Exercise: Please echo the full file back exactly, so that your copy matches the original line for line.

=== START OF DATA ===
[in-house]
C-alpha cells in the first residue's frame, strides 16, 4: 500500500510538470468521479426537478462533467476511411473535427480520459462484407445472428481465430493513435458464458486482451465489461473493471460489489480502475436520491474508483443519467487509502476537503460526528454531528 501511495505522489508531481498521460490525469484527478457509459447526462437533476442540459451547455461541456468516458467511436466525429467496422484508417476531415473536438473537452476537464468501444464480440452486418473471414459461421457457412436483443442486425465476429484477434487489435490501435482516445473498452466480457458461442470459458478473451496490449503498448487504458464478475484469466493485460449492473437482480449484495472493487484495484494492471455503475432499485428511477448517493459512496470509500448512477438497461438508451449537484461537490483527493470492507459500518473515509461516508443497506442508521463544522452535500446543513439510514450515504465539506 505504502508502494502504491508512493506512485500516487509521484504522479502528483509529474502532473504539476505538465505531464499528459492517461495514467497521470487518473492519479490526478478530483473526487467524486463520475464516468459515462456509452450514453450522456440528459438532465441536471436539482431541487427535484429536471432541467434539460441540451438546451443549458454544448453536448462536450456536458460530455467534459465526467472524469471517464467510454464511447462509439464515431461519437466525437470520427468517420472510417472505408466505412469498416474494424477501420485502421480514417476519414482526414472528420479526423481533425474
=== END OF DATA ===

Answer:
[in-house]
C-alpha cells in the first residue's frame, strides 16, 4: 500500500510538470468521479426537478462533467476511411473535427480520459462484407445472428481465430493513435458464458486482451465489461473493471460489489480502475436520491474508483443519467487509502476537503460526528454531528 501511495505522489508531481498521460490525469484527478457509459447526462437533476442540459451547455461541456468516458467511436466525429467496422484508417476531415473536438473537452476537464468501444464480440452486418473471414459461421457457412436483443442486425465476429484477434487489435490501435482516445473498452466480457458461442470459458478473451496490449503498448487504458464478475484469466493485460449492473437482480449484495472493487484495484494492471455503475432499485428511477448517493459512496470509500448512477438497461438508451449537484461537490483527493470492507459500518473515509461516508443497506442508521463544522452535500446543513439510514450515504465539506 505504502508502494502504491508512493506512485500516487509521484504522479502528483509529474502532473504539476505538465505531464499528459492517461495514467497521470487518473492519479490526478478530483473526487467524486463520475464516468459515462456509452450514453450522456440528459438532465441536471436539482431541487427535484429536471432541467434539460441540451438546451443549458454544448453536448462536450456536458460530455467534459465526467472524469471517464467510454464511447462509439464515431461519437466525437470520427468517420472510417472505408466505412469498416474494424477501420485502421480514417476519414482526414472528420479526423481533425474